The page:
February 25, 2011
By Adam Bink
The predictions from anti-equality leaders in response to the Obama administration’s move on DOMA are pouring in:
NEW YORK — Angered conservatives are vowing to make same-sex marriage a front-burner election issue, nationally and in the states, following the Obama administration’s announcement that it will no longer defend the federal law denying recognition to gay married couples.
“The ripple effect nationwide will be to galvanize supporters of marriage,” said staff counsel Jim Campbell of Alliance Defense Fund, a conservative legal group.
“The president has thrown down the gauntlet, challenging Congress,” said Tony Perkins of the Family Research Council. “It is incumbent upon the Republican leadership to respond by intervening to defend DOMA, or they will become complicit in the president’s neglect of duty.”
In Rhode Island, the Roman Catholic bishop of Providence, Thomas Tobin, said Thursday that his diocese would “redouble its efforts’ to defeat a pending same-sex marriage bill in response to the announcement. In Iowa, conservative activist Bob Vander Plaats said the DOMA decision would invigorate a campaign to repeal the state’s court-ordered same-sex marriage law.
“This gives us more credibility than ever with this issue,” said Vander Plaats, who wants to topple the Democratic leadership in the state Senate that is blocking efforts to put a same-sex marriage repeal proposal on the ballot.
Perkins, the Family Research Council leader, suggested that House Republicans would risk alienating their conservative base if they did not tackle the marriage issue head-on.
“The president was kind of tossing this cultural grenade into the Republican camp,” he said.
“If they ignore this, it becomes an issue that will lead to some very troubling outcomes for Republicans.”
Brian Brown, president of the conservative National Organization for Marriage, predicted that Obama’s decision not to defend the federal DOMA would spur efforts in some of the remaining states to join the ranks of those with constitutional bans.
Indiana lawmakers took a step in that direction last week, and Brown said it was possible that amendments could gain traction in Wyoming, Minnesota, North Carolina and even New Hampshire, if GOP lawmakers succeed in repealing the state’s same-sex marriage law.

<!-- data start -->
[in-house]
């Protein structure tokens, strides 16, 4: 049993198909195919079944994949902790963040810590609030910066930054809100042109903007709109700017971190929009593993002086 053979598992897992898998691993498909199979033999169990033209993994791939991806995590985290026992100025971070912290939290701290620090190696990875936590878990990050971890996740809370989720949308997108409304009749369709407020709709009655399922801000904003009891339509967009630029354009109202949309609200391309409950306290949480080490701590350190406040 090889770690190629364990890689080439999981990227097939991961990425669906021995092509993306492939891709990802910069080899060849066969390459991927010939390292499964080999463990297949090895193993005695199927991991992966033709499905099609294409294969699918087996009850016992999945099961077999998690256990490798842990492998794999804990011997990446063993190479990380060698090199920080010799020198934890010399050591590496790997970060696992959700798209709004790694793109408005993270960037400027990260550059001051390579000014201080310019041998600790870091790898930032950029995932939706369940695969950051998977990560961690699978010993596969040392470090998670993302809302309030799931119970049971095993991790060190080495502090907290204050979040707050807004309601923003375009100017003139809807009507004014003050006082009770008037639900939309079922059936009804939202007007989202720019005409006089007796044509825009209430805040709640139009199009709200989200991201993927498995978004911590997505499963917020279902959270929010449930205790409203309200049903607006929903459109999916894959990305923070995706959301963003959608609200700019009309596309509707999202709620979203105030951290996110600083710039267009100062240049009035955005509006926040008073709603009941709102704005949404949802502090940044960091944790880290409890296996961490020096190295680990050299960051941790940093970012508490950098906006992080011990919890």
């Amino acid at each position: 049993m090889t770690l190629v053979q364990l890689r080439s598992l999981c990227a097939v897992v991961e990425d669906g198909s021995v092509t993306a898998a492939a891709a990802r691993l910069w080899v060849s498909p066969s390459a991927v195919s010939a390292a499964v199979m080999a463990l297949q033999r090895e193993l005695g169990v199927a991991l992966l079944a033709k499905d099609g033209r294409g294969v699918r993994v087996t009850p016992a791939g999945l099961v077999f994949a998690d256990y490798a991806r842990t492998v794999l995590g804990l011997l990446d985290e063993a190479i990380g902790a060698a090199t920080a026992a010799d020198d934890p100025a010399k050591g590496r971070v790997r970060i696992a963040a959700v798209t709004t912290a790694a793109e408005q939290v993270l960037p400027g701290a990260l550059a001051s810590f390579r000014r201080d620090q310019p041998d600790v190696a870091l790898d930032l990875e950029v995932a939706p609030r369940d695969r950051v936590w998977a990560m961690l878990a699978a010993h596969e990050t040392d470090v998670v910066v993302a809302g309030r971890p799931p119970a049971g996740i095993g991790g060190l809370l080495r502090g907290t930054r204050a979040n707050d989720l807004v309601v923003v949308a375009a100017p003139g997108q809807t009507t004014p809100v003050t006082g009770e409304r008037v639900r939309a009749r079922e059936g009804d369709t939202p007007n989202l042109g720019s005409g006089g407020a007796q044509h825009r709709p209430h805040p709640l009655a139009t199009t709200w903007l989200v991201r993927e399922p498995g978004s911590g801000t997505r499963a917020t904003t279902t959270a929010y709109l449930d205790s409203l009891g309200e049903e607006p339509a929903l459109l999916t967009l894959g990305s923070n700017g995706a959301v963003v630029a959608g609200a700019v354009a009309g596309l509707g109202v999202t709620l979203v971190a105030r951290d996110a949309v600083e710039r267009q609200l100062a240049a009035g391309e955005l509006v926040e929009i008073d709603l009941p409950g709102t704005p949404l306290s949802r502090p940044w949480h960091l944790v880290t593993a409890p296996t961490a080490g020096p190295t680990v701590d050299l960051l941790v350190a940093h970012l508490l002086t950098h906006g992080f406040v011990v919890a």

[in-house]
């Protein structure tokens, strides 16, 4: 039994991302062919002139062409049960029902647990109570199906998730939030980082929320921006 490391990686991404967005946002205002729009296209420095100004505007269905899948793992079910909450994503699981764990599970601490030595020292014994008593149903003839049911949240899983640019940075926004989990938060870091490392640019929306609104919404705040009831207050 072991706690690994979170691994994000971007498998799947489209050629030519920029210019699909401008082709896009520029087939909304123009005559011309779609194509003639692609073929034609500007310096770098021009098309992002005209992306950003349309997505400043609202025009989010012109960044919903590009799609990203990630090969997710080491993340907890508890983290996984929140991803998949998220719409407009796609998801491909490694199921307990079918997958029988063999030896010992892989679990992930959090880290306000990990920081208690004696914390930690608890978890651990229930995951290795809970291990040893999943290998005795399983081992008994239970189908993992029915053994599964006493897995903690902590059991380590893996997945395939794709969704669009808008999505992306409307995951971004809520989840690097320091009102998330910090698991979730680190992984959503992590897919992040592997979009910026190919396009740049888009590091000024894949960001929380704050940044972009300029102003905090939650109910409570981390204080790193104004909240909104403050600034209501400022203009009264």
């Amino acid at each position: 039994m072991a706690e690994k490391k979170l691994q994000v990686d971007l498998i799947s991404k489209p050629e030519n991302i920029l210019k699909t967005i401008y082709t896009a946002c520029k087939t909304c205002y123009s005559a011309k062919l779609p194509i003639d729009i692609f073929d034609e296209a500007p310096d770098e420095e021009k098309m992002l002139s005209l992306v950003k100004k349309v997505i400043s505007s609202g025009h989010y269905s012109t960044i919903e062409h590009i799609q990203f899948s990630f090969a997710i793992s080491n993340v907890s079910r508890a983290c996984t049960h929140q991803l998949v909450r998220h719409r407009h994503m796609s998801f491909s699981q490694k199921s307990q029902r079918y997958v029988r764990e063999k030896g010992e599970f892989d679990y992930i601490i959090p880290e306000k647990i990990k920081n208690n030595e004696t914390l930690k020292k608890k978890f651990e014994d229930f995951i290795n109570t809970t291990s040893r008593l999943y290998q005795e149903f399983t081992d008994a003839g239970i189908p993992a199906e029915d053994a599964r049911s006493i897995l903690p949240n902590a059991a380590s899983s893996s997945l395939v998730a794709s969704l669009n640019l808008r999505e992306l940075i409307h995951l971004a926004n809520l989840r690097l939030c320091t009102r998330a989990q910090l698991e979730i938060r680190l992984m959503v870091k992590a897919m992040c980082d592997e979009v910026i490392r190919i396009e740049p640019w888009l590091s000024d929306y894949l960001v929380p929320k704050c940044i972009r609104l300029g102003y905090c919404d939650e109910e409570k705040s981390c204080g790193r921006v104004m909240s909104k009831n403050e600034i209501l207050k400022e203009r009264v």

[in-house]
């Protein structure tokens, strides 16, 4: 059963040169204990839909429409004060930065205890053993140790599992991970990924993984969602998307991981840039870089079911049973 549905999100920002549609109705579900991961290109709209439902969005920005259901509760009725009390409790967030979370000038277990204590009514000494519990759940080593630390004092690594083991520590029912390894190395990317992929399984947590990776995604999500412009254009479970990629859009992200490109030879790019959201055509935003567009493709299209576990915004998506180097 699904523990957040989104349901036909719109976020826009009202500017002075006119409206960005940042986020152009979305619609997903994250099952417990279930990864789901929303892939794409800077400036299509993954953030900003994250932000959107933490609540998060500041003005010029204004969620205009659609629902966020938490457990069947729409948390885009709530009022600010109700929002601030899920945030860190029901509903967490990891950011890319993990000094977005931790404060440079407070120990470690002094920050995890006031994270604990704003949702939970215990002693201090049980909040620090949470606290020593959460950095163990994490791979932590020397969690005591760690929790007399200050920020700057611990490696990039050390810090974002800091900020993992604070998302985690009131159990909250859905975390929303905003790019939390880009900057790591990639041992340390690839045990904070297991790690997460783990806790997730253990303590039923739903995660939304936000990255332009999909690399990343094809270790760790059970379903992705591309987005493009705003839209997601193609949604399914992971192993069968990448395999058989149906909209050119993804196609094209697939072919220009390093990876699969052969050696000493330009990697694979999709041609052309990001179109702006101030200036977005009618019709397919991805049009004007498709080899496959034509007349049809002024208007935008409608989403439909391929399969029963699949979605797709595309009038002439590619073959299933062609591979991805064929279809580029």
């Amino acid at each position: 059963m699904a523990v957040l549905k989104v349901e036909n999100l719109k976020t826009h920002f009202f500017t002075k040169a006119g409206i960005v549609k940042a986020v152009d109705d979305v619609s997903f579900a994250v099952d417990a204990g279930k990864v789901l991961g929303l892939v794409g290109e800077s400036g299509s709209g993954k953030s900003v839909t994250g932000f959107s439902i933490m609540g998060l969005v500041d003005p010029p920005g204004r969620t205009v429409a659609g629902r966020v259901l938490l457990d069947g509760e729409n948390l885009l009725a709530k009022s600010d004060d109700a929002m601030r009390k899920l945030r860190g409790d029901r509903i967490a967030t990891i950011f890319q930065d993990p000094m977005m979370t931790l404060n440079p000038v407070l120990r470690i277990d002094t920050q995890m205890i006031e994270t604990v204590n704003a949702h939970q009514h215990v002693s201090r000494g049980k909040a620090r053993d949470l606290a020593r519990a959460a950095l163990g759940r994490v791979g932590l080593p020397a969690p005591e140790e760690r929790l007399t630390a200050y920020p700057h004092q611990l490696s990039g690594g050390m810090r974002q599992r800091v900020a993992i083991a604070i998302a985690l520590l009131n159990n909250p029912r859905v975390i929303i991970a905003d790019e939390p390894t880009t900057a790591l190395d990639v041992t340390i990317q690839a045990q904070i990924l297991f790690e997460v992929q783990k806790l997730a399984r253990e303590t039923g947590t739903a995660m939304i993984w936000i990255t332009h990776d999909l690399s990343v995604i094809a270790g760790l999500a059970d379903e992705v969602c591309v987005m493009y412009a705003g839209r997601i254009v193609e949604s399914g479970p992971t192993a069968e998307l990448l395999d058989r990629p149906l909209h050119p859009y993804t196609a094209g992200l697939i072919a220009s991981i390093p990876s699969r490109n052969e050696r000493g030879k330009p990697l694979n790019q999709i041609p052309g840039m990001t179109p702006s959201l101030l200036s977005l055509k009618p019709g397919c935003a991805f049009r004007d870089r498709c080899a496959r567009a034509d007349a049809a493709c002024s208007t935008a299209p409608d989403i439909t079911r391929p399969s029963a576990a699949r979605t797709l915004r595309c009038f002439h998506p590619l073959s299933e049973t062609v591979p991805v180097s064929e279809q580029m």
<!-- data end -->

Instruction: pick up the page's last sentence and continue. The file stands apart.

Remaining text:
“This raises the stakes and makes clear the executive branch is not willing to carry out its responsibility,” Brown said. “I don’t think by any stretch of the imagination the tables have turned on this issue. People in this country know what marriage is.”
Thing is, as I look at the numbers and get a sense of people’s priorities when I travel the country, it’s harder and harder to find people who (a) are even clear on what DOMA is (b) prioritize it above whether their trash gets picked up twice or three times per week, or whether they have a job. I’m serious. I’m not saying there aren’t hard-right activists and politicians out there and we shouldn’t expect DOMA-style legislation in the states to fight, but for goodness’ sake, look at CPAC. For years it was the bedrock of everything anti-LGBT, anti-choice, school prayer, you name it. But younger conservative activists are coming into the party who are with us on some of the LGBT issues and, even if they aren’t, don’t give a flip. Not only that, but I took a class on European politics in college, and I always remember a fascinating paper demonstrating that legislation and regulation on non-economic “soft” issues- LGBT rights, drug policy, the environment, etc.- always advanced in strong economic times and never in poor economic times. Now, there are obviously exceptions to that- look at repeal of “Don’t Ask, Don’t Tell”- but my point is people have a few dozen bigger priorities in this economic climate, and with threats of climate change and other issues looming, when evaluating, say, their Presidential candidates, than DOMA, if they even understand what it is.
I think Perkins and the rest are expecting a very different party rise up than what they will see.